Orangemen set to march to mark Twelfth of July in Northern Ireland

Thousands will take to the streets in 100 localised parades.
Orangemen set to march to mark Twelfth of July in Northern Ireland

By Jonathan McCambridge, PA

Thousands of Orange Order members will take to the streets across Northern Ireland later to mark the main date in the Protestant loyal order parading season.

This year’s Twelfth of July parades will be smaller than usual and locally based due to Covid-19 restrictions.

The normal 18 main events have been replaced by more than 100 local parades.

The Order said organising smaller parades was the best way to ensure the demonstrations went ahead.

The Twelfth parades mark the victory of Protestant King William of Orange over Catholic King James II at the Battle of the Boyne, north of Dublin, in 1690 — a triumph that secured a Protestant line of succession to the British Crown.

The huge bonfire in Craigyhill, Larne, is lit on the Eleventh night to usher in the Twelfth commemoration
The huge bonfire in Craigyhill, Larne, is lit on the Eleventh night to usher in the Twelfth commemoration (Niall Carson/PA Wire)

The Grand Orange Lodge of Ireland has called on everyone planning to attend a parade to respect the Covid-19 guidelines.

Spectators are advised to choose one parade to attend, avoid standing in crowds or walking alongside the parade and to wear face coverings when appropriate.

Usually, parade participants congregate at fields where they hear speeches and prayers delivered by senior Orangemen, but that will not be possible this year.

Last year’s parades were cancelled due to the Covid-19 pandemic and restrictions on public gatherings.

Loyalists across Northern Ireland have been building bonfires in preparation for the eleventh night celebrations
Loyalists across Northern Ireland have been building bonfires in preparation for the eleventh night celebrations (Niall Carson/PA)

On Sunday night, more than 160 bonfires were lit as traditional Eleventh Night celebrations, which precede the Twelfth parades, got under way.

These included the contentious bonfire at Adam Street in the loyalist Tiger’s Bay area of north Belfast, which is adjacent to the nationalist New Lodge area.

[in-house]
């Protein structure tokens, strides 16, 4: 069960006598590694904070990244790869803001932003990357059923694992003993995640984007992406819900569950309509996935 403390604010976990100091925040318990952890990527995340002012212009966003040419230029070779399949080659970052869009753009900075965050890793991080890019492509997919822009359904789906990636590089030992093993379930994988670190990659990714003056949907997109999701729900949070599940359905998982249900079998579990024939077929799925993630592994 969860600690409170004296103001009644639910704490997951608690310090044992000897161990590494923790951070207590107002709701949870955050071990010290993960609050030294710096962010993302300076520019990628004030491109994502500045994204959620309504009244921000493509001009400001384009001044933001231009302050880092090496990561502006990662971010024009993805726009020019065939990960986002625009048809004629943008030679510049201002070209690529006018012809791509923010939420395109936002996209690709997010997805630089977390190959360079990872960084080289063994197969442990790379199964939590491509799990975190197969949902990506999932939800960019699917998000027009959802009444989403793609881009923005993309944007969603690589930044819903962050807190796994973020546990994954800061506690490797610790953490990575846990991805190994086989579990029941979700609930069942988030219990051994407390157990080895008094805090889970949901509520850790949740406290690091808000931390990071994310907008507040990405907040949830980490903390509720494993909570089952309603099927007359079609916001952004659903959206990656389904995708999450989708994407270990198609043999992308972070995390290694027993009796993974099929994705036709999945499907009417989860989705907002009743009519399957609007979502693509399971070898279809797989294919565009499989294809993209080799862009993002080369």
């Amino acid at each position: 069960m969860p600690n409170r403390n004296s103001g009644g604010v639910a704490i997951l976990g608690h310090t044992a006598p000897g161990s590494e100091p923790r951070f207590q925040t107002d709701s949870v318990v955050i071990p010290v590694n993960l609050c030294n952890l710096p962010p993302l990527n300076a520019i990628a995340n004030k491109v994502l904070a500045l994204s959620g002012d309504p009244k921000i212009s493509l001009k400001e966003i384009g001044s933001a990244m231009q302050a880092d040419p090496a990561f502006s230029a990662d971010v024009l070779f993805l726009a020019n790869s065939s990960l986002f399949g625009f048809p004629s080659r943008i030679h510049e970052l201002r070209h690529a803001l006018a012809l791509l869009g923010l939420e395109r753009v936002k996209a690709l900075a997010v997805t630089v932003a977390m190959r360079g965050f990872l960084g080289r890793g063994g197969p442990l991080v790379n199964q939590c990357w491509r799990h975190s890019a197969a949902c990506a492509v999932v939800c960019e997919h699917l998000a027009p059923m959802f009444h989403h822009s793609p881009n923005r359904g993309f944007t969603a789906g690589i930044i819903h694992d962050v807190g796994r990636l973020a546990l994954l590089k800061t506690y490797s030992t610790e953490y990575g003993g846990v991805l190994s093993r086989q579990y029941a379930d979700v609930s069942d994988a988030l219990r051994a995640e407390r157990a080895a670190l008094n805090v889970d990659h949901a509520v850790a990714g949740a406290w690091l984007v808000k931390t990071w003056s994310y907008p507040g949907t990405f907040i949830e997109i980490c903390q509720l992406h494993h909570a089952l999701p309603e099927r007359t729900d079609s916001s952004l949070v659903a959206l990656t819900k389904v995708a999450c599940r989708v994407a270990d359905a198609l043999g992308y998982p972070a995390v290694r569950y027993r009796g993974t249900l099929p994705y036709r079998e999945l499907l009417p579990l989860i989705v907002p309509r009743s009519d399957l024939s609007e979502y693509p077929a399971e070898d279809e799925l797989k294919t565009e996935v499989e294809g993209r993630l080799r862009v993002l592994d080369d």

The bonfire had attracted controversy as nationalist and republican politicians had claimed that the homes of New Lodge residents had come under attack from bonfire builders.

But unionist politicians rejected this, stating the bonfire was a legitimate expression of their culture, and accused nationalist political leaders of raising tensions.

Battle of the Boyne bonfires
The huge bonfire in the loyalist Corcrain area of Portadown, Co Armagh, is lit on the Eleventh night to usher in the Twelfth commemorations (Niall Carson/PA)

Speaking on Sunday, Sinn Féin’s deputy First Minister Michelle O’Neill said all political leaders needed to work to ensure that tensions did not boil over in the coming days.

She said: “I hope it is a peaceful weekend, I hope it is a calm weekend. All of us in political leadership have a duty to try to ensure that is the case.

“I would call on everyone, enjoy your celebrations, do what it is that you do to enjoy your culture but there is no room for attacking people’s homes.

“I just hope we have a weekend that we are not looking at the scenes we witnessed a number of weeks ago when we saw tensions in interface areas, none of us want to see that.

“My message is clear, stay home, don’t be involved in street disorder, that is not where anybody should be.”

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